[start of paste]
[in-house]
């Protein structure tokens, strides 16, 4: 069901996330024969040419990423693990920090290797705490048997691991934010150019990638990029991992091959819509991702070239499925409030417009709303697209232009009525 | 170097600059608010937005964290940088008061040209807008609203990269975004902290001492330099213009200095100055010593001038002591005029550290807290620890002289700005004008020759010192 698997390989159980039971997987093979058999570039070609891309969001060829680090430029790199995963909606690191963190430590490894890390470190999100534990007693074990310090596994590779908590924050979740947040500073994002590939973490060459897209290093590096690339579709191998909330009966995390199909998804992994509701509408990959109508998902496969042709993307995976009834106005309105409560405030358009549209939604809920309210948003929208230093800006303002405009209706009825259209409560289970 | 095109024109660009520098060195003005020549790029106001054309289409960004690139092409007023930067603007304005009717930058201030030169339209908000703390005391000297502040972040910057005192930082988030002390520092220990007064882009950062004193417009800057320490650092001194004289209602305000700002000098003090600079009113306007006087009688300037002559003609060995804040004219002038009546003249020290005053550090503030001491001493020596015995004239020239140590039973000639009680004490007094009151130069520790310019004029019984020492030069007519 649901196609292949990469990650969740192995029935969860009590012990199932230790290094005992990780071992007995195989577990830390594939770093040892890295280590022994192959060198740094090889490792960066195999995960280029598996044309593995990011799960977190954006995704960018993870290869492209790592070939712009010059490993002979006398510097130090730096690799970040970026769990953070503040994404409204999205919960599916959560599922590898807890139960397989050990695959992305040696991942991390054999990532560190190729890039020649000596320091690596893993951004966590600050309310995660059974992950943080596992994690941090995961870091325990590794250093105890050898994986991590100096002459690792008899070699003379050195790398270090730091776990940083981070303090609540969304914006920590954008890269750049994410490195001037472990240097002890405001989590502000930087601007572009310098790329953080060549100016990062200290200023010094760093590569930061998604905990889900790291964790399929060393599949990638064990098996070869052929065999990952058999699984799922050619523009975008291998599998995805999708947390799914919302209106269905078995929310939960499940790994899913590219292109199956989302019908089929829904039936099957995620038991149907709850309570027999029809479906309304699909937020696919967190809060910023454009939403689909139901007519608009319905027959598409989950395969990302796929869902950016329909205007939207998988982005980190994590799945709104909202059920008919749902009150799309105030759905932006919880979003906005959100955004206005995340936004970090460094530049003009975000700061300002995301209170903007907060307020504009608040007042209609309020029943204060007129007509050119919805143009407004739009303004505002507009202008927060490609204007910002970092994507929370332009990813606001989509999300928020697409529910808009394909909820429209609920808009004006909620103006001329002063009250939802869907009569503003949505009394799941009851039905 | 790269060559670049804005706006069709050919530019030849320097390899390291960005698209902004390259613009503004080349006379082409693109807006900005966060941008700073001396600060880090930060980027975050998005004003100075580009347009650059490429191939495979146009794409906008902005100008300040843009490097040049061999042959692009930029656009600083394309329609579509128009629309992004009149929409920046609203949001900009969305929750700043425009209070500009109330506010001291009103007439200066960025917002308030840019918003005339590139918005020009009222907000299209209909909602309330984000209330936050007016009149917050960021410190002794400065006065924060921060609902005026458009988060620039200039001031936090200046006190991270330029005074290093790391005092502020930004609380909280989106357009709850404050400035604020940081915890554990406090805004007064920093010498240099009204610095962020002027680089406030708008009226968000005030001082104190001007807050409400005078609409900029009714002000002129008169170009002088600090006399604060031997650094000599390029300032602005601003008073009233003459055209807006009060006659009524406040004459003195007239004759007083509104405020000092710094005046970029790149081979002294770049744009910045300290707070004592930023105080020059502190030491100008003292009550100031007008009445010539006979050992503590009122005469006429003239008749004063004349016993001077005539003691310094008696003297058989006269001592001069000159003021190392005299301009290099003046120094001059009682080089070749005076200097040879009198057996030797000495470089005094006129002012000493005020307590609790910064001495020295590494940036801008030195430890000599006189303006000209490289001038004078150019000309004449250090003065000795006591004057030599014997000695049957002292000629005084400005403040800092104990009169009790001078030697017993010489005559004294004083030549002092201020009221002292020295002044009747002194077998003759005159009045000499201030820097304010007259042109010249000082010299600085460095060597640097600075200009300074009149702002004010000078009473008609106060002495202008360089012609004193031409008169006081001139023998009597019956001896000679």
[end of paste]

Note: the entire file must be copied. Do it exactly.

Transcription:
[in-house]
């Protein structure tokens, strides 16, 4: 069901996330024969040419990423693990920090290797705490048997691991934010150019990638990029991992091959819509991702070239499925409030417009709303697209232009009525 | 170097600059608010937005964290940088008061040209807008609203990269975004902290001492330099213009200095100055010593001038002591005029550290807290620890002289700005004008020759010192 698997390989159980039971997987093979058999570039070609891309969001060829680090430029790199995963909606690191963190430590490894890390470190999100534990007693074990310090596994590779908590924050979740947040500073994002590939973490060459897209290093590096690339579709191998909330009966995390199909998804992994509701509408990959109508998902496969042709993307995976009834106005309105409560405030358009549209939604809920309210948003929208230093800006303002405009209706009825259209409560289970 | 095109024109660009520098060195003005020549790029106001054309289409960004690139092409007023930067603007304005009717930058201030030169339209908000703390005391000297502040972040910057005192930082988030002390520092220990007064882009950062004193417009800057320490650092001194004289209602305000700002000098003090600079009113306007006087009688300037002559003609060995804040004219002038009546003249020290005053550090503030001491001493020596015995004239020239140590039973000639009680004490007094009151130069520790310019004029019984020492030069007519 649901196609292949990469990650969740192995029935969860009590012990199932230790290094005992990780071992007995195989577990830390594939770093040892890295280590022994192959060198740094090889490792960066195999995960280029598996044309593995990011799960977190954006995704960018993870290869492209790592070939712009010059490993002979006398510097130090730096690799970040970026769990953070503040994404409204999205919960599916959560599922590898807890139960397989050990695959992305040696991942991390054999990532560190190729890039020649000596320091690596893993951004966590600050309310995660059974992950943080596992994690941090995961870091325990590794250093105890050898994986991590100096002459690792008899070699003379050195790398270090730091776990940083981070303090609540969304914006920590954008890269750049994410490195001037472990240097002890405001989590502000930087601007572009310098790329953080060549100016990062200290200023010094760093590569930061998604905990889900790291964790399929060393599949990638064990098996070869052929065999990952058999699984799922050619523009975008291998599998995805999708947390799914919302209106269905078995929310939960499940790994899913590219292109199956989302019908089929829904039936099957995620038991149907709850309570027999029809479906309304699909937020696919967190809060910023454009939403689909139901007519608009319905027959598409989950395969990302796929869902950016329909205007939207998988982005980190994590799945709104909202059920008919749902009150799309105030759905932006919880979003906005959100955004206005995340936004970090460094530049003009975000700061300002995301209170903007907060307020504009608040007042209609309020029943204060007129007509050119919805143009407004739009303004505002507009202008927060490609204007910002970092994507929370332009990813606001989509999300928020697409529910808009394909909820429209609920808009004006909620103006001329002063009250939802869907009569503003949505009394799941009851039905 | 790269060559670049804005706006069709050919530019030849320097390899390291960005698209902004390259613009503004080349006379082409693109807006900005966060941008700073001396600060880090930060980027975050998005004003100075580009347009650059490429191939495979146009794409906008902005100008300040843009490097040049061999042959692009930029656009600083394309329609579509128009629309992004009149929409920046609203949001900009969305929750700043425009209070500009109330506010001291009103007439200066960025917002308030840019918003005339590139918005020009009222907000299209209909909602309330984000209330936050007016009149917050960021410190002794400065006065924060921060609902005026458009988060620039200039001031936090200046006190991270330029005074290093790391005092502020930004609380909280989106357009709850404050400035604020940081915890554990406090805004007064920093010498240099009204610095962020002027680089406030708008009226968000005030001082104190001007807050409400005078609409900029009714002000002129008169170009002088600090006399604060031997650094000599390029300032602005601003008073009233003459055209807006009060006659009524406040004459003195007239004759007083509104405020000092710094005046970029790149081979002294770049744009910045300290707070004592930023105080020059502190030491100008003292009550100031007008009445010539006979050992503590009122005469006429003239008749004063004349016993001077005539003691310094008696003297058989006269001592001069000159003021190392005299301009290099003046120094001059009682080089070749005076200097040879009198057996030797000495470089005094006129002012000493005020307590609790910064001495020295590494940036801008030195430890000599006189303006000209490289001038004078150019000309004449250090003065000795006591004057030599014997000695049957002292000629005084400005403040800092104990009169009790001078030697017993010489005559004294004083030549002092201020009221002292020295002044009747002194077998003759005159009045000499201030820097304010007259042109010249000082010299600085460095060597640097600075200009300074009149702002004010000078009473008609106060002495202008360089012609004193031409008169006081001139023998009597019956001896000679």